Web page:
Two DNFs: this pains me

20 Jun
I’m in a bit of a reading slump right now – nothing seems like the right fit for my mood, and I feel too lazy to go to any real effort to jumpstart my habit. That’s why this post especially pains me. It’s times like these when I go to trusted authors that I’ve enjoyed in the past. What better way is there to get your mojo back than to return to an author’s voice or style that really moves you? One caveat: like I said, I’m slumpy right now, so I’m not holding these Did Not Finish books against the authors at all. They still rock.

First up, I tried to read Dianna Wynne Jones’ Hexwood. I hadn’t heard of this particular title of hers, but I’ve come to really respect and enjoy her weird world. I mean, Howl’s Moving Castle is a phenomenal book (which incidentally became one of my favorite movies) and I recently read and enjoyed House of Many Ways (which it looks like I didn’t review…curious), so I thought for sure anything I picked up from Jones would be a winner for me. Plus, with her recent passing in 2011, it feels really wrong to not have a glowing review for any of her works. Alas, I didn’t like Hexwood and gave it up after 100 pages or so. It was just too odd and unstructured for me right now. It’s about a motley crew of characters from different times, places, and dimensional realms who interact with each other in an enchanted world. Because I didn’t finish it, I don’t know how it all worked out or what significance each character had, and I can see in hindsight that it’s a very intelligent book that I probably would have enjoyed another time. Now, though, the jolts in time and space were too disorienting for me, and I had trouble caring about any of the characters. One of the blurbs on the cover, from The Washington Post, said it’s a “an intricate mesh of romance, science fiction, mythology, and rite of passage.” Sounds amazing, but didn’t work for me. I’m going to hold onto it and give it another chance later on.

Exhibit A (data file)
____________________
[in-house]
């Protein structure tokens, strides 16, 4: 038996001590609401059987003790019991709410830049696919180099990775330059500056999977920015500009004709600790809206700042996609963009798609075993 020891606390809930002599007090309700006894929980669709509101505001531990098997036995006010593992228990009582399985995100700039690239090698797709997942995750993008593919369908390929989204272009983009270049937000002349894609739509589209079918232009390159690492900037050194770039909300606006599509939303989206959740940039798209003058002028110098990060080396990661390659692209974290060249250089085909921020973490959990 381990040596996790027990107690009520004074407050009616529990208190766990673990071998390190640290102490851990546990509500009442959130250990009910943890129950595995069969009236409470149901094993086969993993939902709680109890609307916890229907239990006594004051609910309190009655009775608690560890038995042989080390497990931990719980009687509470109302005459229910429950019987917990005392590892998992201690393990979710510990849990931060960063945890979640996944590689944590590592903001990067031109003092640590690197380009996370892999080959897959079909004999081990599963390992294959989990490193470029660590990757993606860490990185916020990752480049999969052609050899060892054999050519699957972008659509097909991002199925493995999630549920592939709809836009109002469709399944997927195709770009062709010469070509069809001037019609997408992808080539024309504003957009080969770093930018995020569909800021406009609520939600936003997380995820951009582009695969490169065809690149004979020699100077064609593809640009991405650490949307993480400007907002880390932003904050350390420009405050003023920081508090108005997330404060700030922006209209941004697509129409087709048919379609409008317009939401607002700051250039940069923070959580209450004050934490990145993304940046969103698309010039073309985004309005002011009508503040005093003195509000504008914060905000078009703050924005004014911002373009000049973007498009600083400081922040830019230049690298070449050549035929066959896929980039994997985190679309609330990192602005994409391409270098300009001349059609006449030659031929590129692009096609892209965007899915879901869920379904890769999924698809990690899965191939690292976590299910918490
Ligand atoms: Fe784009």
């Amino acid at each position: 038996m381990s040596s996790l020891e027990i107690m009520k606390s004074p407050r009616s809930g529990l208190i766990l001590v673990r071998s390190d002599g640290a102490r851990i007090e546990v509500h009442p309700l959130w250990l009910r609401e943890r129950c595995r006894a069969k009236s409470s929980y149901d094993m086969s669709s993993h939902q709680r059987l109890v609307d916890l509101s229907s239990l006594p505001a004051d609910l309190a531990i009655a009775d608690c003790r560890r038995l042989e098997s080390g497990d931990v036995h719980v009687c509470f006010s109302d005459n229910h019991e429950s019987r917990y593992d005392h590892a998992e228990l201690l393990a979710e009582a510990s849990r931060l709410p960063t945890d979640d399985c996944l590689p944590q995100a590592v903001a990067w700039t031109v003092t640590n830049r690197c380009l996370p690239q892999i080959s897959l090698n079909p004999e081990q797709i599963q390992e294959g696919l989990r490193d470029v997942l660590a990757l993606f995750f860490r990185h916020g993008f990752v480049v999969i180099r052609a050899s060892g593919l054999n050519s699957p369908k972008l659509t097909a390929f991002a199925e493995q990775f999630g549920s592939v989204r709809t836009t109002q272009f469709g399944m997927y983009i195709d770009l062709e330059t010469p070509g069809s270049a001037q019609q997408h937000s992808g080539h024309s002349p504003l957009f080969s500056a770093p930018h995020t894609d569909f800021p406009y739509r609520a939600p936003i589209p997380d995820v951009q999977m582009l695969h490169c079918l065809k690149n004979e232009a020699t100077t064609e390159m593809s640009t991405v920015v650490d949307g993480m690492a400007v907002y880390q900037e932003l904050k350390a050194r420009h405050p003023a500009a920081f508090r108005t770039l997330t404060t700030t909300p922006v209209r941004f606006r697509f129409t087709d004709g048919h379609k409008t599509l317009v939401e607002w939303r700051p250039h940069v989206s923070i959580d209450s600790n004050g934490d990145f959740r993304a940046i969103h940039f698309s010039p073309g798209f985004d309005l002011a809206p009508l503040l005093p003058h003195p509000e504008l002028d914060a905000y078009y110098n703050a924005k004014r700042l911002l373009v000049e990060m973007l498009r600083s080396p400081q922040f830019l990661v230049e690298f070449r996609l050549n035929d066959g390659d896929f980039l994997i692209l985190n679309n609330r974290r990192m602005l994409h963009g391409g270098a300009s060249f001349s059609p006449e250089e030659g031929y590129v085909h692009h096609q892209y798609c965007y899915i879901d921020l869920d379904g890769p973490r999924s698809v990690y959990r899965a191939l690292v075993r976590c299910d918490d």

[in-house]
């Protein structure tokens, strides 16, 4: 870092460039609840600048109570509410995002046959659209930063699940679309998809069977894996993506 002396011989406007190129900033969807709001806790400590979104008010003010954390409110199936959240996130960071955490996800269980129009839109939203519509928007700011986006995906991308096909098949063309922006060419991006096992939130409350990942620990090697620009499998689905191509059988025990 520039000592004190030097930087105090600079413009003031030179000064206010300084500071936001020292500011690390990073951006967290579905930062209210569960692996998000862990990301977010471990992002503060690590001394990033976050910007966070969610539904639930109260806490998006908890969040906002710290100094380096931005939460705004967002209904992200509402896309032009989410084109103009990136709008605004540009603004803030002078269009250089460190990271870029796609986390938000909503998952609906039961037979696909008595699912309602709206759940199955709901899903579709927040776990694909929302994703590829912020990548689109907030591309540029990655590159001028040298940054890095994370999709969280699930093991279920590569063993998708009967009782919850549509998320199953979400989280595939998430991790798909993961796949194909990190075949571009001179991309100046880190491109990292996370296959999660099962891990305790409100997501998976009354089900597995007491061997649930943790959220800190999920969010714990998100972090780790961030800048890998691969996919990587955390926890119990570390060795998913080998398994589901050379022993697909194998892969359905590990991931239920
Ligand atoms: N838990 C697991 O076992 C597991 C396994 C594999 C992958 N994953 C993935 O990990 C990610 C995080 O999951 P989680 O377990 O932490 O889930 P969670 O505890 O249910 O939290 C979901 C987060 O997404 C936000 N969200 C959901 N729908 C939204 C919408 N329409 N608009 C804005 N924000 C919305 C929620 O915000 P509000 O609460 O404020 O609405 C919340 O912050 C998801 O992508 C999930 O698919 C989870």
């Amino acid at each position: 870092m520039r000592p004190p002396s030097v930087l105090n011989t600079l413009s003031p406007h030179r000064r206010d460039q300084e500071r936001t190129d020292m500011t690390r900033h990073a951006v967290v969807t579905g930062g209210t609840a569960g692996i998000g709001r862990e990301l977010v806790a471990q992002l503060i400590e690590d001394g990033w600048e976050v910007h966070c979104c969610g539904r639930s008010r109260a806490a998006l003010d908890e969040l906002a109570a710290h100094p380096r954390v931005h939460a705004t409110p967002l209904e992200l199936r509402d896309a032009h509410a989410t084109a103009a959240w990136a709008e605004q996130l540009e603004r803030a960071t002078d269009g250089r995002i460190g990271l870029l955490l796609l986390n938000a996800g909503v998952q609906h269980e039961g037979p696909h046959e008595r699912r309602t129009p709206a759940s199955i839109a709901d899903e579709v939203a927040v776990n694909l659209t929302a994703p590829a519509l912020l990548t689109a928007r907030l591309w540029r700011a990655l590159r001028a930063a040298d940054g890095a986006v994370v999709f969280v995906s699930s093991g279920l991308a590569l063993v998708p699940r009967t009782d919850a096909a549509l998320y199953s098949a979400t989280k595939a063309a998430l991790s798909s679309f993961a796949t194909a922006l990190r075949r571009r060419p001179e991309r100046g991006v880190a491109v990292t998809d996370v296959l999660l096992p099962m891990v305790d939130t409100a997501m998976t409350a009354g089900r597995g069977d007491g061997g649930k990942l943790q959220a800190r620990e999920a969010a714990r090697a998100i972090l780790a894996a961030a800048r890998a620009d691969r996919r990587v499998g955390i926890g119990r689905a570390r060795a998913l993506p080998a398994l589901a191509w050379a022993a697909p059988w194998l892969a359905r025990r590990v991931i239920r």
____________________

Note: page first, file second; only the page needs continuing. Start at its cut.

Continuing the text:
Next DNF for me was Julia Quinn’s Everything and the Moon. Quinn is a romance author that I usually love and can depend on for light romantic fare. She admittedly mentions in her forward that she tried a different tack for this book – she had the h/h fall in love at first sight as teenagers. He’s an earl-to-be, she’s a vicar’s daughter, and their star-crossed love follows the predictable path of heartbreak at first. Quinn seemed skeptical in her ability to pull off the “love at first sight” trope, and like her, it’s not my favorite plot twist either. I just…don’t get it. Attraction, yes. Chemistry, definitely. “I love you with my whole soul and can’t imagine being apart from you” after the first meeting? I don’t buy it, and couldn’t. Because I didn’t believe in their connection and hadn’t really bought in to their love, the resulting plot twists didn’t do much for me. Robert, the hero, is a huge dick to the heroine after the Big Misunderstanding, which is understandable but just grated on my nerves. Victoria, the heroine, manages her disappointment well, in a Jane Eyre, “I will survive” kind of way that I liked. BUT. She inexplicably (to my mind, at least) digs her heels in at a certain point and it really slowed down the development of their relationship and the storyline for me. I eventually lost interest when I realized I didn’t care enough about either of them to see how they ended up. Just wasn’t for me. Still, this is the first of her books that didn’t really grab me, so I’m just writing it off as a fluke.

So there you have it. I’m trying a different tack now by delving into some non-fiction I’ve gotten from the library. I’m working on Gabrielle Hamilton’s Blood, Bones, & Butter, a chef memoir that I mentioned a few months ago. So far, I’m really liking it, not just because I love food and spent a fair portion of my working life in various restaurants, but also because homegirl is an excellent writer. Wicked combo. Then I’ll get to a gardening memoir by Margaret Roach – I’ve recently begun cultivating my smallish patch of dirt in my yard and am super into it. Yay for growing things!